SACRAMENTO, CA - JANUARY 10: California Governor Jerry Brown speaks to reporters as he announces his proposed budget at the California State Capitol on January 10, 2011 in Sacramento, California. Governor Brown announced a balanced state budget that cuts spending by $12.5 billion and includes an eight to ten percent cut in take home pay for state employees and proposes a "vast and historic" restructuring of government operations. (Photo by Justin Sullivan/Getty Images)
Jerry Brown is expanding his empire.
The governor's office announced Friday that California will establish new outposts in Beijing and Shanghai to promote trade and commerce.
That announcement, of course, coincides with Brown's meetings this week with Chinese Vice President Xi Jinping in Los Angeles.
"The office will encourage direct investment and further strengthen existing ties between the world's second and ninth-largest economies," Brown said in a statement.
The surprise move re-establishes a practice of operating California foreign trade offices that was abandoned nearly a decade ago.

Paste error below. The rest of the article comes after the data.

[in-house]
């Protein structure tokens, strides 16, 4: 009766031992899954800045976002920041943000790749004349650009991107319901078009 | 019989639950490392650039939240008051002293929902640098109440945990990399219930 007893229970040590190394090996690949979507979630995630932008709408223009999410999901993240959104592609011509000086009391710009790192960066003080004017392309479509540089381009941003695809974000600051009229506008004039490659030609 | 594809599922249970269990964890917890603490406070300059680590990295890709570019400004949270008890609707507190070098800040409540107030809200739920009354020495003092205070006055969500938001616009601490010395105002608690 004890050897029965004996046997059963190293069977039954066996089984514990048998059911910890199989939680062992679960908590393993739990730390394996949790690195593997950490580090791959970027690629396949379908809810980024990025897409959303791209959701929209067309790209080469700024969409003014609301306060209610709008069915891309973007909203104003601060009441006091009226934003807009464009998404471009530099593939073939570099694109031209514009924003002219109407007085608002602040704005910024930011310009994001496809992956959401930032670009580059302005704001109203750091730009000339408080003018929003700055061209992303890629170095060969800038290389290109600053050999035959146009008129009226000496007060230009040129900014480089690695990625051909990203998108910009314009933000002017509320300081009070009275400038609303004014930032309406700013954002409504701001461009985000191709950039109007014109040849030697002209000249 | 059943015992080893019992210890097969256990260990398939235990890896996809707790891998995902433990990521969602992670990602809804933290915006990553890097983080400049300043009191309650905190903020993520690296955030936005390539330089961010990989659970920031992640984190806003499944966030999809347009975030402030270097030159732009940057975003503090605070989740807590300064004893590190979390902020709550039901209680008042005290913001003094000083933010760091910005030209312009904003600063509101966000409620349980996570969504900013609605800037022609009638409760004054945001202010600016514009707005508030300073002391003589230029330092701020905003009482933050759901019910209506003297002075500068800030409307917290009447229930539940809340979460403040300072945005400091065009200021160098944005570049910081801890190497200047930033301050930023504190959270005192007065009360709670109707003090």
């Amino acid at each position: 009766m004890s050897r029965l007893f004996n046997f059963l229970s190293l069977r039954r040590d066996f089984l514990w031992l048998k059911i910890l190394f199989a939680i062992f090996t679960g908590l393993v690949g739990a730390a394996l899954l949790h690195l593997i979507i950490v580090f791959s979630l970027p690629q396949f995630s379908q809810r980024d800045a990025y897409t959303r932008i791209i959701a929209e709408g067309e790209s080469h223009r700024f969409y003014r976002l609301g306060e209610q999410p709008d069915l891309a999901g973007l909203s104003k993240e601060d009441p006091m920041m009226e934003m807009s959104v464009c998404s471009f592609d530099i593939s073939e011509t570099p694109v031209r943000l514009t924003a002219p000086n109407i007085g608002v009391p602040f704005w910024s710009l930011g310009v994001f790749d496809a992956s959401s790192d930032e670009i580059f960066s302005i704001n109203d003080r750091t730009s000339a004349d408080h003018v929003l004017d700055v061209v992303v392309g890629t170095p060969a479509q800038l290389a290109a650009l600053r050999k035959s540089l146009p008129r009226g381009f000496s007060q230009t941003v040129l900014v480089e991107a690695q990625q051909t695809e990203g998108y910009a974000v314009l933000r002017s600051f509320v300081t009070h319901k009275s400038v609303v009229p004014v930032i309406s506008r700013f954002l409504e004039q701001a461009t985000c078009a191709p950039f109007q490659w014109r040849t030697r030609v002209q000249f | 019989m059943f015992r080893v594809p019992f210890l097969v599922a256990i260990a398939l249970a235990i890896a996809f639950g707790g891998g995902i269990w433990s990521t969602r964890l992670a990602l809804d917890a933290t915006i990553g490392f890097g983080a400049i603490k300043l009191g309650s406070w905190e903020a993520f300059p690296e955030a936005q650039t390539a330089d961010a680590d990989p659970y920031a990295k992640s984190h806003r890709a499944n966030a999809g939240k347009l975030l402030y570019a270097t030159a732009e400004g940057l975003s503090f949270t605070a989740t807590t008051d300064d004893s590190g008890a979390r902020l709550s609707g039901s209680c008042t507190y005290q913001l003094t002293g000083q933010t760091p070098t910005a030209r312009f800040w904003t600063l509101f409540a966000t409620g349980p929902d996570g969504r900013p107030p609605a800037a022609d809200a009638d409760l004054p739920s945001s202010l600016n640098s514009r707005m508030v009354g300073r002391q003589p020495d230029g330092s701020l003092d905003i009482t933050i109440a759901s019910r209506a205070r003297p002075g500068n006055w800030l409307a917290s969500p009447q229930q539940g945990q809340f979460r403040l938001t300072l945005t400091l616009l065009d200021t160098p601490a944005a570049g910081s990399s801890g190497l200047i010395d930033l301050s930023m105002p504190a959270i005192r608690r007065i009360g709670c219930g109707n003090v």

California once had a network of a dozen offices in cities ranging from Hong Kong to London to Shanghai.
The network was started by Governor George Deukmejian, then expanded by Governors Pete Wilson and Gray Davis.
The legislature shut them down in a budgetary move in 2003. Critics had also slammed the offices, accusing them of inefficiency and performing redundant duties.
Brown's office did not release a cost estimate for opening the Chinese offices, but did say that financing would be provided by what it termed "partners in the private sector."
That effort will be coordinated by the Governor's Office of Business and Economic Development.
Brown's office said the new offices would provide California companies with more access to investors and business owners in China. California exported more than $14 billion in goods to China last year, most of that computers and other electronics.
His office also is proposing a trade task force, quoting a report that predicts up to $2 trillion dollars will be flowing out of China in the next decade for investment purposes.
The governor will face obvious questions about whether these trade offices are needed. But this appears to be another of those unconventional steps he's making to boost investment from the Pacific rim, at a time when California's ports are already scrambling to handle shipments from that region.